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Toward a robust globalisation

Manu and Chiddu are wasting time

Manu and Chiddu are wasting time

In a famous speech exactly four years ago, Fed Chairman Bernanke represented the US as responding passively and benignly to the global “savings glut” which had developed following the East Asian crisis of 1997-98.

Even though most closely associated with Chairman Bernanke, this formulation is widely shared by respectable economists and commentators, such as Martin Wolf of the Financial Times, Professor Richard Portes of the London Business School and the Centre for Economic Policy Research, and Professor Max Corden of the University of Melbourne. The task of recycling these imbalances fell on the sophisticated financial systems of the advanced countries. In the event, for a variety of reasons, even they proved unequal to the burden placed upon them.

Not surprisingly, quite a different view is taken by the major current account surplus countries, notably China, but including Germany, Japan and, for a while, the major oil-exporting countries. Here, the finger is pointed squarely at the monetary policies followed by the US Federal Reserve

The G-20 is not the perfect vehicle for India to show leadership, but it is a start. India should grasp the opportunity being given to it and run with it. (via Suman Bery: Toward a robust globalisation).

Dollar prop!

Dollar prop!

Promising start.

The post laid out the position of the world economic structures and developments in the last few years, rather well – and the way Bretton Woods unravelled. And then, in the last paragraph, Suman Bery suddenly, from nowhere comes out that India is being ‘given an opportunity’! And makes out as though India(ns) should be grateful – kow-tow and bless the benefactors. And, before they change their mind.

RUN with the bone that they have thrown at India!

Note the language …

Similar is the story with Manu and Chiddu. They use the language of recipients, of pleading and impotence. Chidambaram says that ‘they’ will now “give greater representation and voice to developing countries” Manmohan Singh mirrors the sentiment when he says,”consultations were merely for the sake of form”.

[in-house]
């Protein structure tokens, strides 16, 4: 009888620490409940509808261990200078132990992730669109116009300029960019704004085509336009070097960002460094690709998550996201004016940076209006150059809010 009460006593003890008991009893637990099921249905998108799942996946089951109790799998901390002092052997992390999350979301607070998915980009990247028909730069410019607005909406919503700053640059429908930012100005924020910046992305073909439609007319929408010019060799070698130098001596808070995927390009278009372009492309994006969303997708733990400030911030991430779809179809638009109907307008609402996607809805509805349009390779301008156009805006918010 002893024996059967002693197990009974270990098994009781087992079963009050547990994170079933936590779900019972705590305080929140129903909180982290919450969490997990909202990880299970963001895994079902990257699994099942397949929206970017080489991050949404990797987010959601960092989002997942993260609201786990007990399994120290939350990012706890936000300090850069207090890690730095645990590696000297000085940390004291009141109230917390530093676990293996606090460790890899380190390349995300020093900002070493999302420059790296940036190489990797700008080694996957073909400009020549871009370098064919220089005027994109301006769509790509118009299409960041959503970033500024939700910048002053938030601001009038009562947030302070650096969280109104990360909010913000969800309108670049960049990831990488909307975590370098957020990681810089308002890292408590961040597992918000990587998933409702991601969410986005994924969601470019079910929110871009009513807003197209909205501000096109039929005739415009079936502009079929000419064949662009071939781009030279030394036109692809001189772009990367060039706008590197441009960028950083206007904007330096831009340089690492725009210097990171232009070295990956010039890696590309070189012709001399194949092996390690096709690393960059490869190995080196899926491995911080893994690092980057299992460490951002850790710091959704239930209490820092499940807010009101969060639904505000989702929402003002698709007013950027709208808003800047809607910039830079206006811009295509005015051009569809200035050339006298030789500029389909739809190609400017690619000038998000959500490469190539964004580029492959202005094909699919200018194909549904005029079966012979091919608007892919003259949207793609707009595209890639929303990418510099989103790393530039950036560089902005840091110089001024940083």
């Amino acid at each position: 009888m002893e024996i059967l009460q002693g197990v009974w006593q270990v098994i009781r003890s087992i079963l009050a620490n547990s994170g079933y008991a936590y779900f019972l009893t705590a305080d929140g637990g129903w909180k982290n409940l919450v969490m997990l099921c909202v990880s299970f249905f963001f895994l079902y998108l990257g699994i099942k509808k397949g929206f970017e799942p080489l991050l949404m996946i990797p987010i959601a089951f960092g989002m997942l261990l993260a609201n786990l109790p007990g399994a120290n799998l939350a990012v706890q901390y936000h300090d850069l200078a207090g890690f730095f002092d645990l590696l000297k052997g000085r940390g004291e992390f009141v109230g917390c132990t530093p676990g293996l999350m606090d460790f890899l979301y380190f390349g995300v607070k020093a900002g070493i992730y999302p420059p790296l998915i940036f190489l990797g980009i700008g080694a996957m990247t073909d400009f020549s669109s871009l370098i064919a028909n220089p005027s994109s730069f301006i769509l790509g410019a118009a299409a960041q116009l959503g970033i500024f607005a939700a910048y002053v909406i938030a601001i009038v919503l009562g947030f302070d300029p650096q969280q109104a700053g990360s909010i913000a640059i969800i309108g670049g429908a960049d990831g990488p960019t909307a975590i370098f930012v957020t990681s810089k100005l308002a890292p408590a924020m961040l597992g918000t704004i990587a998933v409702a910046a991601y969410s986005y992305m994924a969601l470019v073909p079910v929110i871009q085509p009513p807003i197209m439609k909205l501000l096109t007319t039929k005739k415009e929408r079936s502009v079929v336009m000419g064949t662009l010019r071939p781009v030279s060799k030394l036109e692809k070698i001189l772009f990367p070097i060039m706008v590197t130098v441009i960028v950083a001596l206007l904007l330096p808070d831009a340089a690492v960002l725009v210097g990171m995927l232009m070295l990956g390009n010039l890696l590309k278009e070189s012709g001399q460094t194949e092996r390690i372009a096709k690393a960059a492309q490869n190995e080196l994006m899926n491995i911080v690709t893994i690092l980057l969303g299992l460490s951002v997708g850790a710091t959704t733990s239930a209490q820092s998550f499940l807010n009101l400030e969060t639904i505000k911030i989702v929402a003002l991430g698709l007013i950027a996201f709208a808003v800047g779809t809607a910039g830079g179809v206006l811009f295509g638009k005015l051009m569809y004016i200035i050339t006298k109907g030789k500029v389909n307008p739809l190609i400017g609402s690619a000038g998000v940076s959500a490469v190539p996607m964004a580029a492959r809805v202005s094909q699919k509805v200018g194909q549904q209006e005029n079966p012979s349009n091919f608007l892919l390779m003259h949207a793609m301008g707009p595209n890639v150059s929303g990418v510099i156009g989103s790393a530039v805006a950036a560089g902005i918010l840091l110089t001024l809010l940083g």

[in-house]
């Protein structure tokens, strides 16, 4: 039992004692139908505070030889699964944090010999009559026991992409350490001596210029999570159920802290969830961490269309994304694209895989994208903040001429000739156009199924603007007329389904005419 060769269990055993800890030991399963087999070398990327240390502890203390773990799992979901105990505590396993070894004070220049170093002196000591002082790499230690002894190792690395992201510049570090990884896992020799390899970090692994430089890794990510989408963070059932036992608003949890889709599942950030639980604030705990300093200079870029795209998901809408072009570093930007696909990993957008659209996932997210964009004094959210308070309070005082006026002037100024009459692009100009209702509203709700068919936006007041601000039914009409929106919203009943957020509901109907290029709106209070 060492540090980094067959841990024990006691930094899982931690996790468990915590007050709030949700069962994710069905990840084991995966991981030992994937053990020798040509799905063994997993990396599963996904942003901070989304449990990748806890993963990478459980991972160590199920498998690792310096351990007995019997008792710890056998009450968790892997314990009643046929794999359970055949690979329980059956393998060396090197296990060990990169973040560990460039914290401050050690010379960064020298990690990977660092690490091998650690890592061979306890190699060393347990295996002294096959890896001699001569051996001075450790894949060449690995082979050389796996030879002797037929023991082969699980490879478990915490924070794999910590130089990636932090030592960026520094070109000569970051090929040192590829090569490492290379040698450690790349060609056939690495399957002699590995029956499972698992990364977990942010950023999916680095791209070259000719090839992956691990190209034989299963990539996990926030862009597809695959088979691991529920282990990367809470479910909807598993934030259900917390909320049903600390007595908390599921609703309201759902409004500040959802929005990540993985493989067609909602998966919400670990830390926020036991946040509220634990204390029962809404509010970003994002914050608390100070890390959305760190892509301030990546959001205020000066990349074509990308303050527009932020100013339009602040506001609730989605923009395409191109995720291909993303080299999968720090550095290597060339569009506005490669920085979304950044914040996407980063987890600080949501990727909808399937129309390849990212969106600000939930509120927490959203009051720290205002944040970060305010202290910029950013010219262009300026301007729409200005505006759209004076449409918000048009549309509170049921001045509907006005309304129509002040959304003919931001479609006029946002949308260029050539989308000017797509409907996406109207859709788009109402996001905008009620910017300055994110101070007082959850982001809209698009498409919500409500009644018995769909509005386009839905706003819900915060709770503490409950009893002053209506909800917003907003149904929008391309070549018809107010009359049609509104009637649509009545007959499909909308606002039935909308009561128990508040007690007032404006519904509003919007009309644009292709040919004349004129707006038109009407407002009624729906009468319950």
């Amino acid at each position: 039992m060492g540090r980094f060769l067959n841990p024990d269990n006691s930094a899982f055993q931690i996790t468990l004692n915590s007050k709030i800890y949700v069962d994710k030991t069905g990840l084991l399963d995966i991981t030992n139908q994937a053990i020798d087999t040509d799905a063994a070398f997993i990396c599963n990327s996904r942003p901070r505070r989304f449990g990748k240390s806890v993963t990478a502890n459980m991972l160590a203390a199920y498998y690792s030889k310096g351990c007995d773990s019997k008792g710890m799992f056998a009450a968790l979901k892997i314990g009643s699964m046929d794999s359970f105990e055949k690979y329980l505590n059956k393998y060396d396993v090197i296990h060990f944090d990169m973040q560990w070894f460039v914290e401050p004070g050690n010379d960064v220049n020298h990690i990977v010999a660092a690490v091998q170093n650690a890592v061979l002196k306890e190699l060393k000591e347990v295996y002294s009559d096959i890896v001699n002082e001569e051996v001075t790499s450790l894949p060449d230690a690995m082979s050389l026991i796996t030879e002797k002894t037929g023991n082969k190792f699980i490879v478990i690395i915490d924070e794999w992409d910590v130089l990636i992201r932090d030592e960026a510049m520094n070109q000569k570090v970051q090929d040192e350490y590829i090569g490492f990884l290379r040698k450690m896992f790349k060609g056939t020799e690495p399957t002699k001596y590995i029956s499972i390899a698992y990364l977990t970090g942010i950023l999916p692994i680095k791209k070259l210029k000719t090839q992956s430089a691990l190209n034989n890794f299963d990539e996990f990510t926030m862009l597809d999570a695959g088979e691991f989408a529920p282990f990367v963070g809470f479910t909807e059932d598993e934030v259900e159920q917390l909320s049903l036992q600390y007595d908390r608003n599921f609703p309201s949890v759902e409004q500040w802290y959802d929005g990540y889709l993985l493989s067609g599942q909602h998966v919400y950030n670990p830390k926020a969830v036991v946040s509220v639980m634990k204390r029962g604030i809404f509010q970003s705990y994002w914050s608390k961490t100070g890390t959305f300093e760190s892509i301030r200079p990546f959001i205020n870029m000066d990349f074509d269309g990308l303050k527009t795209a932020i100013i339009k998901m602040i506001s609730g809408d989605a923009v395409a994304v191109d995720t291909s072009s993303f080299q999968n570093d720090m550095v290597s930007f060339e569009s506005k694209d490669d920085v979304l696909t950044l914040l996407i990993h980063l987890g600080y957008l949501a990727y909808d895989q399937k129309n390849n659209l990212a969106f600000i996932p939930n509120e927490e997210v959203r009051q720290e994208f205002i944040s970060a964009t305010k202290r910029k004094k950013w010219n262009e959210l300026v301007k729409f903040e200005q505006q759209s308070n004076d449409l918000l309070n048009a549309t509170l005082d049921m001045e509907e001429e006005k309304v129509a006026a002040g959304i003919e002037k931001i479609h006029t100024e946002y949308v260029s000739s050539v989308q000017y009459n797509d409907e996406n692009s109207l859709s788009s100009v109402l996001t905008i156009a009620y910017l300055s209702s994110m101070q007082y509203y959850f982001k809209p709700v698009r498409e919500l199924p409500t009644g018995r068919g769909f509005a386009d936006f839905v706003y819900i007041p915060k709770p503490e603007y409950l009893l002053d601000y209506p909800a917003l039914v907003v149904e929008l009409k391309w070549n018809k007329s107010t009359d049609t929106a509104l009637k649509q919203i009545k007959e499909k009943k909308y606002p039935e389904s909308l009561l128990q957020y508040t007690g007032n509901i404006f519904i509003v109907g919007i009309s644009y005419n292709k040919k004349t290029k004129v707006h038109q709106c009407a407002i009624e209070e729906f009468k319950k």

The Developing World FTA

Instead of breaking heads with the WTO, the Developing World should declare a 100 country FTA. As Rajat Nag, of the ADB points out,

“East Asia already trades 55% of its output within the region. India’s trade with China, Japan and ASEAN (Association of Southeast Asian Nations) is increasing. That is the structural shift which will have to happen. Our forecasts are not based on any dramatic shift”

Put the Doha round in deep freeze, and turbo charge work on a FTA within the developing world. That can add another 2%-4% to economic growth – especially to the poorest countries.

The Third Global Reserve Currency

To this add the Third Global Reserve Currency option – and junk the Dollar and the Euro. With this, the World economy will have two strong drivers for economic growth – without dependence on the West. The world needs to move away from the Dollar-Euro duopoly to tri-polar currency regime.

This calls for leadership – intellectual and political. Does the developing world have it? Can India provide it?

  1. galeo rhinus
    March 12, 2009 at 4:13 pm

    the *real* solution *cannot* be another fiat currency…

    …it should be the abolition of the fiat concept… it should mean that currency should not have sovereign sanction.

    However, that not being likely – the next best solution for India would be to allow competing currencies within its borders to compete with the RBI. This will allow India to “manage” its trade with other trade “managers” – yet prevent the RBI from creating policies that would limit the freedom of Indian citizens.

    However, in this era of electronic transactions – people have argued that using gold/suvarna or silver/roupya based currencies would be retrograding.

    Transactions don’t need to be in terms of physical coinage, but should be based on the existence of the coinage. This existence does not need to be in the possession of the government, but the government should enforce contracts that are created based on their presence.

    Indic kings, unlike their European counterparts – never – made currency their sovereign monopoly.

    The “third” currency will work only in coexistence of monetary freedom within India’s borders.

  2. March 13, 2009 at 3:01 pm

    There are two parts to the currency system. At an individual level, all that is required is:-

    1. There should be no state restrictions on gold ownership.

    2. A Third Front Government in India is likely to bring just that – and is likely to the most dangerous consequence of this election.

    At an international trade and Government finance mechanism level, a different mechanism: –

    3. From the current Bretton Woods oriented system to any ideal currency situation will need a transitory currency and trade system. The Third currency option is a interim arrangement.

    4. Till 1947, India had multiple currencies and fairly liberal gold ownership rules – with a strong regulatory system restricting gold imports.

    5. Post 1956 lurch leftwards, Gold restrictions increased – culminating in the Morarji era.

  1. September 25, 2009 at 8:09 pm

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